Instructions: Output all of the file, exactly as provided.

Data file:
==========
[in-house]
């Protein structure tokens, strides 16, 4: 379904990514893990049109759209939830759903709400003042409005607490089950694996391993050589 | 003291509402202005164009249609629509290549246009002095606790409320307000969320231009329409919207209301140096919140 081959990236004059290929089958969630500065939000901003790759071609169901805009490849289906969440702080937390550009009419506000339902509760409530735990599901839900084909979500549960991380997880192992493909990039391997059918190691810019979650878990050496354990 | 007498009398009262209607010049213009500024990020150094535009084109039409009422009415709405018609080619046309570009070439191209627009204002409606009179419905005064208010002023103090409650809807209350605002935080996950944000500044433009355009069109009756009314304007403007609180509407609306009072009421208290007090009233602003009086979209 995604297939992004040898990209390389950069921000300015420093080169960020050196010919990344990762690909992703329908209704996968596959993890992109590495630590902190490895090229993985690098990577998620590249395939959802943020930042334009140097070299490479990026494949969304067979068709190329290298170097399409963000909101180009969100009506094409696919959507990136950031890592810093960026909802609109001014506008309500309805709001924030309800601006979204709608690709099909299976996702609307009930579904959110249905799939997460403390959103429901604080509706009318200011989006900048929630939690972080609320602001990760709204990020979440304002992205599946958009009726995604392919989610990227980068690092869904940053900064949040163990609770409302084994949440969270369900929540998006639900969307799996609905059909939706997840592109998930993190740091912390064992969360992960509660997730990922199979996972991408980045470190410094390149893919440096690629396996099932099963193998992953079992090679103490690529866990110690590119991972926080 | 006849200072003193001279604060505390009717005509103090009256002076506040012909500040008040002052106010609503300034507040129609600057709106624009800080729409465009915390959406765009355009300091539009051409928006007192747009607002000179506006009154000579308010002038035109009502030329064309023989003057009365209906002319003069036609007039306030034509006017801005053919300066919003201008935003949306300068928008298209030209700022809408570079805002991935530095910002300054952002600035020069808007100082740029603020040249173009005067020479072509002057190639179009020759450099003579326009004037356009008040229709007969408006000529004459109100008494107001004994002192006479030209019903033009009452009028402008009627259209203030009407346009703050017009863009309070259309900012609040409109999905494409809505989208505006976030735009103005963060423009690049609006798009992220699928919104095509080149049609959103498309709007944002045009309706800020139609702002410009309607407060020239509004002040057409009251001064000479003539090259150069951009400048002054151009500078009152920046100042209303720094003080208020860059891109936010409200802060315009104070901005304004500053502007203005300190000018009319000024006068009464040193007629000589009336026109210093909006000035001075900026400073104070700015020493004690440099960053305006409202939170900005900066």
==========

[in-house]
């Protein structure tokens, strides 16, 4: 379904990514893990049109759209939830759903709400003042409005607490089950694996391993050589 | 003291509402202005164009249609629509290549246009002095606790409320307000969320231009329409919207209301140096919140 081959990236004059290929089958969630500065939000901003790759071609169901805009490849289906969440702080937390550009009419506000339902509760409530735990599901839900084909979500549960991380997880192992493909990039391997059918190691810019979650878990050496354990 | 007498009398009262209607010049213009500024990020150094535009084109039409009422009415709405018609080619046309570009070439191209627009204002409606009179419905005064208010002023103090409650809807209350605002935080996950944000500044433009355009069109009756009314304007403007609180509407609306009072009421208290007090009233602003009086979209 995604297939992004040898990209390389950069921000300015420093080169960020050196010919990344990762690909992703329908209704996968596959993890992109590495630590902190490895090229993985690098990577998620590249395939959802943020930042334009140097070299490479990026494949969304067979068709190329290298170097399409963000909101180009969100009506094409696919959507990136950031890592810093960026909802609109001014506008309500309805709001924030309800601006979204709608690709099909299976996702609307009930579904959110249905799939997460403390959103429901604080509706009318200011989006900048929630939690972080609320602001990760709204990020979440304002992205599946958009009726995604392919989610990227980068690092869904940053900064949040163990609770409302084994949440969270369900929540998006639900969307799996609905059909939706997840592109998930993190740091912390064992969360992960509660997730990922199979996972991408980045470190410094390149893919440096690629396996099932099963193998992953079992090679103490690529866990110690590119991972926080 | 006849200072003193001279604060505390009717005509103090009256002076506040012909500040008040002052106010609503300034507040129609600057709106624009800080729409465009915390959406765009355009300091539009051409928006007192747009607002000179506006009154000579308010002038035109009502030329064309023989003057009365209906002319003069036609007039306030034509006017801005053919300066919003201008935003949306300068928008298209030209700022809408570079805002991935530095910002300054952002600035020069808007100082740029603020040249173009005067020479072509002057190639179009020759450099003579326009004037356009008040229709007969408006000529004459109100008494107001004994002192006479030209019903033009009452009028402008009627259209203030009407346009703050017009863009309070259309900012609040409109999905494409809505989208505006976030735009103005963060423009690049609006798009992220699928919104095509080149049609959103498309709007944002045009309706800020139609702002410009309607407060020239509004002040057409009251001064000479003539090259150069951009400048002054151009500078009152920046100042209303720094003080208020860059891109936010409200802060315009104070901005304004500053502007203005300190000018009319000024006068009464040193007629000589009336026109210093909006000035001075900026400073104070700015020493004690440099960053305006409202939170900005900066």